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Between the inward tension of the point and the outward push of the line, Thalia Field maps a force field of relations, power games, shifting configurations. In a language both cool and intense, and with a surveyor's precision. But for all the geometries, we are irresistibly pulled towards the center, the emotion which cannot be stated or described, only surrounded, so that the real story happens in teh consciousness of the reader.

—Rosmarie Waldrop

Thalia Field

Contemporary American fiction writer

Thalia Field was born in Chicago in 1966. She attended a lycée in France, and worked at the Theatre des Amandiers in Nanterre and at the Theatre Nationale de Marseilles. She graduated with honors in creative writing from Brown University, winning the first John Hawkes prize in fiction. Two years ago she appeared with Suzan-Lori Parks at the Brooklyn Academy of Music dialogues series on poetry and theater, curated by Mac Wellman. Her teaching includes: Teachers & Writers Collaborative, Theater for a New Audience, and The Institute for Writing and Thinking at Bard. She has taught creative writing as a visiting professor at Brown, Naropa University in Boulder, Colorado, and is presently on the faculty at Brown University, Providence, RI.


Bird Lovers, Backyard

Poetry by Thalia Field


Bird Lovers, Backyard continues Thalia Field’s interrogation of the act of storytelling and her experimentation with literary genre. Field’s illuminating essays, or stories, in poetic form, place scientists, philosophers, animals, even the military, in real and imagined events. Her open questioning brings in subjects as diverse as pigeons, chat rooms, nuclear testing, the building of the Kennedy Space Center, the development of seaside beaches, Konrad Lorenz, the American author and animal trainer Vicki Hearne, and the Swiss zoologist Heini Hediger. Throughout, she intermingles fact and fiction, probing the porous boundaries between human and animal, calling into question “what we are willing to do with words,” and spinning a world where life is haunted by echoes. Story and event survive through daring language, and the elegies of history.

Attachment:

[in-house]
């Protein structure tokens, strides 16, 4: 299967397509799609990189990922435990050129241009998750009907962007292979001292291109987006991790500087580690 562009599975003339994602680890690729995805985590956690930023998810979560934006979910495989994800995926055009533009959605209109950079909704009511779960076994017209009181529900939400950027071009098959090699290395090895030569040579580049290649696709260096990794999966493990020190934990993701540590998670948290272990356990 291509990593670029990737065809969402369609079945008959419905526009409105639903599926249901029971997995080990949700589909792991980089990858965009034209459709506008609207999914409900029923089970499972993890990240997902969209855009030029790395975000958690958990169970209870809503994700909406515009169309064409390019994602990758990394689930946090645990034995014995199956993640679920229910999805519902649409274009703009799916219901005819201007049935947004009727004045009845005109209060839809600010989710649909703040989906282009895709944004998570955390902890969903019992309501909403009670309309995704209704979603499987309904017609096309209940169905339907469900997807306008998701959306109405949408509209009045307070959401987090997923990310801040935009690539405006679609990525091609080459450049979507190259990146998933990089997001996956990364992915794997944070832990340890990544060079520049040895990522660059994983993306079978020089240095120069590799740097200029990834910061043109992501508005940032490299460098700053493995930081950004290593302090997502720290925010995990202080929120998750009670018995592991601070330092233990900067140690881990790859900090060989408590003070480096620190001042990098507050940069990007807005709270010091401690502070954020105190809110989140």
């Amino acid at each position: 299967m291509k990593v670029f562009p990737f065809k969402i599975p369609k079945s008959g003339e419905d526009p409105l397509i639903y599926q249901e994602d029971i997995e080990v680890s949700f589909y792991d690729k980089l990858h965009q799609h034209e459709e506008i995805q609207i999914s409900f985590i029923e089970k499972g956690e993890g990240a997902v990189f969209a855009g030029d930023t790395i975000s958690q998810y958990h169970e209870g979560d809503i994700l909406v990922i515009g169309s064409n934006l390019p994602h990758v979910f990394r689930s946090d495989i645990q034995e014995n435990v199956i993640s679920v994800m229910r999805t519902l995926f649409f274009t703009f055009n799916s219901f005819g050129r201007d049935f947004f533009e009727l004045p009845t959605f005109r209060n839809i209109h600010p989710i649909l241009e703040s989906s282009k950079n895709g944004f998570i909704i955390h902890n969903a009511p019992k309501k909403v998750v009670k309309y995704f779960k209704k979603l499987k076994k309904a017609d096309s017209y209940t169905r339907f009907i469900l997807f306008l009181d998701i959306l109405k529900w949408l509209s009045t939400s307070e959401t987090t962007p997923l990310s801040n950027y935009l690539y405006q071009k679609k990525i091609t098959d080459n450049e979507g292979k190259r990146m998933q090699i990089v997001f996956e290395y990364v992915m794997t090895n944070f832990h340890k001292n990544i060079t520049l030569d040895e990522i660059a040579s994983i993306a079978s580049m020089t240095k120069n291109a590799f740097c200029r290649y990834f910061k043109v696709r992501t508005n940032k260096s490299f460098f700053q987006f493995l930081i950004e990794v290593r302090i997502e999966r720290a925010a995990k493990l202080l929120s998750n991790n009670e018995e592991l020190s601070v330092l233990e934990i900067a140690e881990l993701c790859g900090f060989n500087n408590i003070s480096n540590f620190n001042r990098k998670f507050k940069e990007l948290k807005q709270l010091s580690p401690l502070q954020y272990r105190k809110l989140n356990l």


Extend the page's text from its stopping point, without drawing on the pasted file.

Incarnate: Story Material

Fiction by Thalia Field


Thalia Field’s new book explores the very condition of being incarnate: how, invested with human form, we experience both suffering and ecstasy from childhood to adulthood to death. As with her previous book Point and Line (2000), Incarnate defies categorization: written in a variety of poetic and prose-like forms, it "industriously works the sparsely populated and as yet underdeveloped borderlands between poetry, fiction, theater" (Review of Contemporary Fiction). As Carole Maso says in the American Book Review, Thalia Field is "playful, subversive, and intense." In Incarnate: Story Material, she continues to reach beyond borders, examining how, trapped in our own stories, we act and react in a world we make solid, perceiving something "other" close at hand.



Point And Line

Poetry by Thalia Field


The writings in Thalia Field’s long-awaited new book, Point and Line, wonderfully defy categorization. Perhaps describable as "epic poetries," they represent a confluence of genres (fiction, theater, and poetry) in which Thalia Field has been involved over the course of her career. Written from a constructivist, post-genre sensibility, eluding classification, Field’s work presents her concerns with clarity in a world that resists it. Some pieces use generative schemes, portraits of mental shapes, which create meaning out of noise. In "Hours" and "Setting, the Table," Field uses indeterminate performance techniques to emphasize the categorical/conceptual nature of thought. Visually, each chapter is captivating, showing both the author’s need for shapes and colors in her work, and her fascination with the contours of speech.


Available: April 01 2000